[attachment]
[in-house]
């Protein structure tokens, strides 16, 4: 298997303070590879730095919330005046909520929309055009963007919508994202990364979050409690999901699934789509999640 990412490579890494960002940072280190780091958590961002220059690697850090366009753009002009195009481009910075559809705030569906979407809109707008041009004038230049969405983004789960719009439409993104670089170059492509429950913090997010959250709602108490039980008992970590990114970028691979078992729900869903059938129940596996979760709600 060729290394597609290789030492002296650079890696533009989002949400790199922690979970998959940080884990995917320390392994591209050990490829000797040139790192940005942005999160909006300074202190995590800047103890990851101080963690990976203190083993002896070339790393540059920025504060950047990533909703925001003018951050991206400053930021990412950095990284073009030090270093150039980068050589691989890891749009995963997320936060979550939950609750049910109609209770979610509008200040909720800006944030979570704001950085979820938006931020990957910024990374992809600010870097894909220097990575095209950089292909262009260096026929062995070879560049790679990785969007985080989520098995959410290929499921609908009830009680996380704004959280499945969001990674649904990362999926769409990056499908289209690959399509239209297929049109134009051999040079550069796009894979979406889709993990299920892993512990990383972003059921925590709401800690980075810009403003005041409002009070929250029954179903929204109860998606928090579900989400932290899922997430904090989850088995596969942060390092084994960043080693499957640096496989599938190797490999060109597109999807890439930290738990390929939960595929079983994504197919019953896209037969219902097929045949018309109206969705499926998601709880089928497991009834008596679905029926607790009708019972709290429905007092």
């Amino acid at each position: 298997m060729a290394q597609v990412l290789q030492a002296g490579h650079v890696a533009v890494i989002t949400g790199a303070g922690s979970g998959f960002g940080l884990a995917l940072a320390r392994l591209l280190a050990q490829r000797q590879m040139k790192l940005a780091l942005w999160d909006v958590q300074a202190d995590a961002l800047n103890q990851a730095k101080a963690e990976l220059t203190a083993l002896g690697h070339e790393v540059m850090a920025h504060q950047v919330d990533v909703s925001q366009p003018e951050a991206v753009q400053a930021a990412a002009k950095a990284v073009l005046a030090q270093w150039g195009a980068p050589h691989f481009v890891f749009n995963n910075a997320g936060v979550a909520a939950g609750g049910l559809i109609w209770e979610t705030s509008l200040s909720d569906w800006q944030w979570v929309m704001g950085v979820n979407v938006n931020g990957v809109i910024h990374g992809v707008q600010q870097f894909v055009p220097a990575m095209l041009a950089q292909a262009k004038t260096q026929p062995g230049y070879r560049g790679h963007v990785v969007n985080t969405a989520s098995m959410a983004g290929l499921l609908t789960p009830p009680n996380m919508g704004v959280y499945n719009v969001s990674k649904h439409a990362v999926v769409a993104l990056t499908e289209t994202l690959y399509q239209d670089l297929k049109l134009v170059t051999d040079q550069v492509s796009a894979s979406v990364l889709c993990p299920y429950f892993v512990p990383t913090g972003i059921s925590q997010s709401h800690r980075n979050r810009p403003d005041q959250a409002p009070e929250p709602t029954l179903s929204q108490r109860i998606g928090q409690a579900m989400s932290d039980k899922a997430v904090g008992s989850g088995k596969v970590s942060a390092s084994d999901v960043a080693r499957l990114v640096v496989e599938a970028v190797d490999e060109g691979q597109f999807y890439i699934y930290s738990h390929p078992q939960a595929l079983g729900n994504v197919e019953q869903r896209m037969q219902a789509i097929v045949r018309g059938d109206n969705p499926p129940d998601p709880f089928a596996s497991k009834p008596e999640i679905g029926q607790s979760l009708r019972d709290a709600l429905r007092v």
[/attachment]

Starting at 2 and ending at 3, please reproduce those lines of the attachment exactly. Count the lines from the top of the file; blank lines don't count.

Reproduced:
């Protein structure tokens, strides 16, 4: 298997303070590879730095919330005046909520929309055009963007919508994202990364979050409690999901699934789509999640 990412490579890494960002940072280190780091958590961002220059690697850090366009753009002009195009481009910075559809705030569906979407809109707008041009004038230049969405983004789960719009439409993104670089170059492509429950913090997010959250709602108490039980008992970590990114970028691979078992729900869903059938129940596996979760709600 060729290394597609290789030492002296650079890696533009989002949400790199922690979970998959940080884990995917320390392994591209050990490829000797040139790192940005942005999160909006300074202190995590800047103890990851101080963690990976203190083993002896070339790393540059920025504060950047990533909703925001003018951050991206400053930021990412950095990284073009030090270093150039980068050589691989890891749009995963997320936060979550939950609750049910109609209770979610509008200040909720800006944030979570704001950085979820938006931020990957910024990374992809600010870097894909220097990575095209950089292909262009260096026929062995070879560049790679990785969007985080989520098995959410290929499921609908009830009680996380704004959280499945969001990674649904990362999926769409990056499908289209690959399509239209297929049109134009051999040079550069796009894979979406889709993990299920892993512990990383972003059921925590709401800690980075810009403003005041409002009070929250029954179903929204109860998606928090579900989400932290899922997430904090989850088995596969942060390092084994960043080693499957640096496989599938190797490999060109597109999807890439930290738990390929939960595929079983994504197919019953896209037969219902097929045949018309109206969705499926998601709880089928497991009834008596679905029926607790009708019972709290429905007092």
């Amino acid at each position: 298997m060729a290394q597609v990412l290789q030492a002296g490579h650079v890696a533009v890494i989002t949400g790199a303070g922690s979970g998959f960002g940080l884990a995917l940072a320390r392994l591209l280190a050990q490829r000797q590879m040139k790192l940005a780091l942005w999160d909006v958590q300074a202190d995590a961002l800047n103890q990851a730095k101080a963690e990976l220059t203190a083993l002896g690697h070339e790393v540059m850090a920025h504060q950047v919330d990533v909703s925001q366009p003018e951050a991206v753009q400053a930021a990412a002009k950095a990284v073009l005046a030090q270093w150039g195009a980068p050589h691989f481009v890891f749009n995963n910075a997320g936060v979550a909520a939950g609750g049910l559809i109609w209770e979610t705030s509008l200040s909720d569906w800006q944030w979570v929309m704001g950085v979820n979407v938006n931020g990957v809109i910024h990374g992809v707008q600010q870097f894909v055009p220097a990575m095209l041009a950089q292909a262009k004038t260096q026929p062995g230049y070879r560049g790679h963007v990785v969007n985080t969405a989520s098995m959410a983004g290929l499921l609908t789960p009830p009680n996380m919508g704004v959280y499945n719009v969001s990674k649904h439409a990362v999926v769409a993104l990056t499908e289209t994202l690959y399509q239209d670089l297929k049109l134009v170059t051999d040079q550069v492509s796009a894979s979406v990364l889709c993990p299920y429950f892993v512990p990383t913090g972003i059921s925590q997010s709401h800690r980075n979050r810009p403003d005041q959250a409002p009070e929250p709602t029954l179903s929204q108490r109860i998606g928090q409690a579900m989400s932290d039980k899922a997430v904090g008992s989850g088995k596969v970590s942060a390092s084994d999901v960043a080693r499957l990114v640096v496989e599938a970028v190797d490999e060109g691979q597109f999807y890439i699934y930290s738990h390929p078992q939960a595929l079983g729900n994504v197919e019953q869903r896209m037969q219902a789509i097929v045949r018309g059938d109206n969705p499926p129940d998601p709880f089928a596996s497991k009834p008596e999640i679905g029926q607790s979760l009708r019972d709290a709600l429905r007092v």